Poetry We Admire: The Truth

By

The original theme for this month’s Poetry We Admire column was Praise. Ordinarily PWA is comprised of not only a general introduction, but an accompanying introduction tailored for each selected poem, expressing what we admire about it. This is not an ordinary time. People are dying. People continue to die, in the cruelest of ways, for the pettiest of reasons. We have chosen this theme, and these poems, for the voices this country has continued to leave “on read” as Natasha Oladokun writes, lost among the din of job insecurity, of food insecurity, of life insecurity. Nowhere are these intersecting oppressions more apparent than in the lives of Black people in America, a country grown rich off Black and Brown suffering since the time before it was a country.

The Truth is Gay’s poem, confronting poverty and job insecurity in the United States, daring the reader to claim otherwise. The truth is Natasha Oladokun’s poem, staring down this country’s uncountable betrayals of those whose very contributions it depends upon. The truth is Jason B. Crawford’s poem, in protest of the exclusionary pressures that occur at the intersections of class and race in rooms across America, that have been occurring since 1619, and that, despite all efforts, have by no means ceased to exist.

There is a difference between action and performance. We have so much we wish to say about each of these poems. But they are more worthy of your attention than our words; there will be time for praise.


 

think: once, a white girl

was kidnapped & that’s the Trojan war.

later, up the block, Troy got shot
& that was Tuesday. are we not worthy

of a city of ash? of 1000 ships
launched because we are missed?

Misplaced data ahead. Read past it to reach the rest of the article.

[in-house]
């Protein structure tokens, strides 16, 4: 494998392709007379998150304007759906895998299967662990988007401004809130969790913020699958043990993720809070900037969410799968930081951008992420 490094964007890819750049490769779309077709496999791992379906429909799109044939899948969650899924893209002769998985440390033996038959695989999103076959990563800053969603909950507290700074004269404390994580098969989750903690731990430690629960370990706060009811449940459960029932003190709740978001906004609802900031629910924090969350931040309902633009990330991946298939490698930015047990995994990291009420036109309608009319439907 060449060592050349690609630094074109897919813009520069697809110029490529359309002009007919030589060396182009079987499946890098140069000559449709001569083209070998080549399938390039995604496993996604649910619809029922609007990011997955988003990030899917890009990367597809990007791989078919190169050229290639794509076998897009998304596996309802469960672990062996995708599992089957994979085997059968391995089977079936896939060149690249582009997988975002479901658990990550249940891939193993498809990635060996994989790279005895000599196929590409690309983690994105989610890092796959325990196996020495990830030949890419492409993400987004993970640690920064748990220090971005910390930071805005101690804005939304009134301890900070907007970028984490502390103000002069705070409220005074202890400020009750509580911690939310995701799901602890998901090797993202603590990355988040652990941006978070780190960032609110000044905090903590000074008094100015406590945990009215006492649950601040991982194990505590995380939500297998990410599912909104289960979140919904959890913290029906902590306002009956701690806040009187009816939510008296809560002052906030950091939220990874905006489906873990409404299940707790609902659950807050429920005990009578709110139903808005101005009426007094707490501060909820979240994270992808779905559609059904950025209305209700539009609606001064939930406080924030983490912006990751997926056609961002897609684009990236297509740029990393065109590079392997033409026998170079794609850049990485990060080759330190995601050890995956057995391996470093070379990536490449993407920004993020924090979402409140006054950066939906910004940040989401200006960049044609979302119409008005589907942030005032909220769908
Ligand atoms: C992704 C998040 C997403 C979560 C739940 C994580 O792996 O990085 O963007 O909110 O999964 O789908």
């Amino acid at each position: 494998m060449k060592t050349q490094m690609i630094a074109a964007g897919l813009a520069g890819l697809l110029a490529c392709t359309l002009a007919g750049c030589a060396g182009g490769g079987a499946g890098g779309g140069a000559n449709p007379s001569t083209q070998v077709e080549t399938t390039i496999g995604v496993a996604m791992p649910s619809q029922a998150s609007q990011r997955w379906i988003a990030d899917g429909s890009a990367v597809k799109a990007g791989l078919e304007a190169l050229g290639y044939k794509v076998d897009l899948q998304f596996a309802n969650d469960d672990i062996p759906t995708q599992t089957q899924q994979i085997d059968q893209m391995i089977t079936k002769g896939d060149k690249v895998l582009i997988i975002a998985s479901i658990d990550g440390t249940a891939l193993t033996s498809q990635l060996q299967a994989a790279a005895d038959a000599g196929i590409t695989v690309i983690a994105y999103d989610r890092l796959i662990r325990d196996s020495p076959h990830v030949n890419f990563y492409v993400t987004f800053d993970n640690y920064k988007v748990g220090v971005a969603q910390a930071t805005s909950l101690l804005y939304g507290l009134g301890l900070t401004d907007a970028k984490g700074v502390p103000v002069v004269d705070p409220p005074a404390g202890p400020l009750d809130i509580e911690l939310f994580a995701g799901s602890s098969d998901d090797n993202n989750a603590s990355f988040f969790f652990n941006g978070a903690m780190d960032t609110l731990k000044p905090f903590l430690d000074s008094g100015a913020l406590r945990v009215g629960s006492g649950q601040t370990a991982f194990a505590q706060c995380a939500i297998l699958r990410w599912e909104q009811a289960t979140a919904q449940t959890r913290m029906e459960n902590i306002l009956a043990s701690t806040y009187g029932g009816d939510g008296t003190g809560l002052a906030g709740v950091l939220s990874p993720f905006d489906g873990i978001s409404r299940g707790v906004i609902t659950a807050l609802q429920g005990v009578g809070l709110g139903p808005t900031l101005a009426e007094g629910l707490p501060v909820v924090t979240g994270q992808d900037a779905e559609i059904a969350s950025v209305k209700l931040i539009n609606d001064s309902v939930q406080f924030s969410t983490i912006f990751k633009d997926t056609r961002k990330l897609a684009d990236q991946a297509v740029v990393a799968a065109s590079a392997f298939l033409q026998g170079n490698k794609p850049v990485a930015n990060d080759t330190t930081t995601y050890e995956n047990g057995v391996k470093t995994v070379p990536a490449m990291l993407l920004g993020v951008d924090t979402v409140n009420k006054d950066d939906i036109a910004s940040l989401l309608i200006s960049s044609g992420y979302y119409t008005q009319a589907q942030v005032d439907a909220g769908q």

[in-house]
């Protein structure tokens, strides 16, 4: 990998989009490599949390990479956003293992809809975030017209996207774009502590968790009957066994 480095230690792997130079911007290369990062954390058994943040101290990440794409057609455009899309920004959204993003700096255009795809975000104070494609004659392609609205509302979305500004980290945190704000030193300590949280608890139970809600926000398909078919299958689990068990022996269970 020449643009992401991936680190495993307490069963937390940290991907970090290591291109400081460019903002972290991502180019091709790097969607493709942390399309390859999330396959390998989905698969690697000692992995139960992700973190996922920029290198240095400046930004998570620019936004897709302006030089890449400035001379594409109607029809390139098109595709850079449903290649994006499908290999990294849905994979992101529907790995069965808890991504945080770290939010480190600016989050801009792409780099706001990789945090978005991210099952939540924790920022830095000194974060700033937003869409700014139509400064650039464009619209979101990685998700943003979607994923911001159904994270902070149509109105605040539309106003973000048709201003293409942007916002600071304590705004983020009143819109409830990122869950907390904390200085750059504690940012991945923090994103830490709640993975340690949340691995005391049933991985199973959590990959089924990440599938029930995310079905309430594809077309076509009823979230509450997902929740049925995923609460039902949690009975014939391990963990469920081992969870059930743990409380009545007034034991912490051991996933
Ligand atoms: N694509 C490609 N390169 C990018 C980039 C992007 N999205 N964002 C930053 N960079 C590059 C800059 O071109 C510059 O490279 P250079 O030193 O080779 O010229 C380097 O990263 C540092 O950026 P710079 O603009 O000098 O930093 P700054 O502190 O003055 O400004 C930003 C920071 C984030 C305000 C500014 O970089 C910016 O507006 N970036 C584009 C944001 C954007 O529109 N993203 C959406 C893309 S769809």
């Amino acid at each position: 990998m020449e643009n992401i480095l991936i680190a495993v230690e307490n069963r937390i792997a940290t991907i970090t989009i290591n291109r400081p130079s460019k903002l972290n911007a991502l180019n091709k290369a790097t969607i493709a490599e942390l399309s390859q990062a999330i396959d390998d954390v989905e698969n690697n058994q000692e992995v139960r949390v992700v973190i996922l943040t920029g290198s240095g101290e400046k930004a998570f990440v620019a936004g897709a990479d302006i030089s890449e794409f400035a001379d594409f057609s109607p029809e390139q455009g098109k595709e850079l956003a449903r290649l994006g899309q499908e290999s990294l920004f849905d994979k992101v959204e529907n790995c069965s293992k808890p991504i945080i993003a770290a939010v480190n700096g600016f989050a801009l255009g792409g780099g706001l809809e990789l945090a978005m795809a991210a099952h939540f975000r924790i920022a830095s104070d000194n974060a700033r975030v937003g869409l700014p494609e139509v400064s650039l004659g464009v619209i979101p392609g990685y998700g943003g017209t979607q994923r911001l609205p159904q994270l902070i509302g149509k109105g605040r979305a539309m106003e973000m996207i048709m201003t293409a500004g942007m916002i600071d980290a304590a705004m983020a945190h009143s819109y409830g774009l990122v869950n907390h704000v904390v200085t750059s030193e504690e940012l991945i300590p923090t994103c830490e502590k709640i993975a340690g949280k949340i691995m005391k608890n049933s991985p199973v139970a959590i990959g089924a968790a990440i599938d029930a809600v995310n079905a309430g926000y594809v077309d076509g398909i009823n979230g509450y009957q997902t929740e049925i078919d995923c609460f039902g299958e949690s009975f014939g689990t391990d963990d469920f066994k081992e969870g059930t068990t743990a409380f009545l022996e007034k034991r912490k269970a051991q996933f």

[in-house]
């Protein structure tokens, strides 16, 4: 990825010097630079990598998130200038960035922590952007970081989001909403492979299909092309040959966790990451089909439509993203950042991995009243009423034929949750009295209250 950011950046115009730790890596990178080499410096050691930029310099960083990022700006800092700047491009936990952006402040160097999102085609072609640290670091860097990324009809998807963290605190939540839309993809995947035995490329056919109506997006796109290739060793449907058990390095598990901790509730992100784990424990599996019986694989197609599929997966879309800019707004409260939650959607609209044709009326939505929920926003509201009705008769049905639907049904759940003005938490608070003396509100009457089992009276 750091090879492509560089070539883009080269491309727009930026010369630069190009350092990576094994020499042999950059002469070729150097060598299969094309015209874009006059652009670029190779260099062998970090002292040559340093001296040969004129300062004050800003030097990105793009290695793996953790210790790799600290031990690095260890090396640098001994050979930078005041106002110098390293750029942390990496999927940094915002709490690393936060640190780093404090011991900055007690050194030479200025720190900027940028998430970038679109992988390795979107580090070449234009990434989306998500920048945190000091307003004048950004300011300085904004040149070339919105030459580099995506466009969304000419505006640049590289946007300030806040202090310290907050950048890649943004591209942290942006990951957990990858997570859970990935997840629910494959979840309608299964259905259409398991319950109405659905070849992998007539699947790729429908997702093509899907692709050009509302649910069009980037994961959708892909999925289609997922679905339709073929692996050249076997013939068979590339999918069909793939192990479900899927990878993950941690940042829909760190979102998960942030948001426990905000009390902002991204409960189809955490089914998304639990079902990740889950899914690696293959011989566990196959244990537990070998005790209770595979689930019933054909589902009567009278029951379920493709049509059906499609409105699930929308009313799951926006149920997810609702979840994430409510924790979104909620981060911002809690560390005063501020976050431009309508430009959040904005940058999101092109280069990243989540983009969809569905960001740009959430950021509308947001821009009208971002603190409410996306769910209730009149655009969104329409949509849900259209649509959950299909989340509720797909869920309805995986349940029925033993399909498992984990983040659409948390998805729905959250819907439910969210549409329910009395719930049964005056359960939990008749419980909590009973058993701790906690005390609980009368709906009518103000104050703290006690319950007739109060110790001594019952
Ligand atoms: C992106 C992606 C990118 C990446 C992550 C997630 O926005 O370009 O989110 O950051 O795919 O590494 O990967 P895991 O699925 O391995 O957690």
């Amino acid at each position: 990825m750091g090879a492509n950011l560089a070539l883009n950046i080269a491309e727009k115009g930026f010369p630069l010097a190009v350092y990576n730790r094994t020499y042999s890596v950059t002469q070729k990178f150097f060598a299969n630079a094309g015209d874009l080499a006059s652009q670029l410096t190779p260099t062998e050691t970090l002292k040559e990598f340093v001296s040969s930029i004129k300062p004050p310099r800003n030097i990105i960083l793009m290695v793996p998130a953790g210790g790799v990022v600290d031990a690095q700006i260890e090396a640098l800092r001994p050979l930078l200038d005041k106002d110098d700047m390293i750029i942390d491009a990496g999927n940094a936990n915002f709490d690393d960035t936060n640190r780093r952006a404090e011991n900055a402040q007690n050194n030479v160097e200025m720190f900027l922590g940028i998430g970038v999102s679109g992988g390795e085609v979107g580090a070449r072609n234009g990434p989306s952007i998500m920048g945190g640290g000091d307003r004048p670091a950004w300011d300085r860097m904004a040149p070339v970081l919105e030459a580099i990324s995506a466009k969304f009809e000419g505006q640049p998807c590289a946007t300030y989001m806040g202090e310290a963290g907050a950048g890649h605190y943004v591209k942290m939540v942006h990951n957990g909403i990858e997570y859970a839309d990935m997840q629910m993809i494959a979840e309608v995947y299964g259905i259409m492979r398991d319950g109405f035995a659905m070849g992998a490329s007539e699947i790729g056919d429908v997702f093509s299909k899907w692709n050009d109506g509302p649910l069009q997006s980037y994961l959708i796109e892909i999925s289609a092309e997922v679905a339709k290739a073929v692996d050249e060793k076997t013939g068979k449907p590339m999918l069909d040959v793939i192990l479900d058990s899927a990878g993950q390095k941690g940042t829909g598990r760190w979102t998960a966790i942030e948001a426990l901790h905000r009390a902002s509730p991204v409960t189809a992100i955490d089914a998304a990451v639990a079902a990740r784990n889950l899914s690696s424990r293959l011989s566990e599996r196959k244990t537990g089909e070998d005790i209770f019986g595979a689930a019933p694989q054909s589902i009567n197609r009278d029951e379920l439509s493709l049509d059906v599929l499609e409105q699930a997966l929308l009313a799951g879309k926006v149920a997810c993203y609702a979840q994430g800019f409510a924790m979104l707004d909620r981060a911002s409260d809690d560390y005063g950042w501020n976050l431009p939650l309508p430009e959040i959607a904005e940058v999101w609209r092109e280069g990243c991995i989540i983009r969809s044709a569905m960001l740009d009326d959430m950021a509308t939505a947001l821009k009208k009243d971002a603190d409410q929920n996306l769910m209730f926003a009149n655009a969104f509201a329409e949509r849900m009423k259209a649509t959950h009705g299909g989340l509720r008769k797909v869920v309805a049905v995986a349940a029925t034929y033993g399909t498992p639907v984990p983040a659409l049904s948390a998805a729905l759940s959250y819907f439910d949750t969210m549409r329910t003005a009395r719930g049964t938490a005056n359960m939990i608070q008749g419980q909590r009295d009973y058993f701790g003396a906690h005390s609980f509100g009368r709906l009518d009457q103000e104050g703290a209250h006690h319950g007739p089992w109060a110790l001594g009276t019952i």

always, something deserves to be burned.

 

from “Not an Elegy For Mike Brown”

by Danez Smith in Poets.org

 


 

In your country, where you are from, I don’t know what
your people say to you, when they recognize you for the

first time, looking like all the rest, with your dirty sack of
laundry and your pencil dangling like a spider on your ear.

 

from “From the Washhouse Files”

by Nikki Finney in Blood Orange Review

 


.

The choir sings funeral instead of
wedding, sings funeral instead of allegedly, sings funeral instead
of help, sings Black instead of grace, sings Black as knucklebone,
mercy, junebug, sea air.

 

from “It Was Summer Now and the Colored People Came Out Into the Sunshine”

by Morgan Parker in Poets.org

 


.

I’m sorry, I didn’t know my ass wasn’t welcome
here I figured since you invited me, you’d want
all of me to attend
Sure. I get it.

 

from “The High Fashion Gala Says I cannot Twerk Here”

by Jason B. Crawford in Glass 

 


.

You came down easy in the end

The righteous wrench of two ropes in a grand plié

Briefly, you flew

Corkscrewed, then met the ground

With the clang of toy guns, loose change

Chains

A rain of cheers.

from “Hollow”

by Vanessa Kisuule

 


.

Who knew? The Book of Revelation is a documentary
and the sky really is falling and the ocean is filling faster

with the blood of everyone except those who spill it, freely, without guilt.

 

from “Let my anger be the celebration we were never / supposed to have.”

by Natasha Oladokun

 


.

Tell me this didn’t happen.
I dare you.

 

from “The Truth”

by Ross Gay


Benjamin Bartu

Benjamin Bartu is a high school teacher, poet, & writer. He is the winner of the Blood Orange Review’s inaugural poetry contest. His writing has appeared or is forthcoming in The Adroit Journal, The Shore Poetry, The Tahoma Literary Review, Tilde, & elsewhere. An Associate Editor at Palette Poetry, he can be found on twitter @alampnamedben.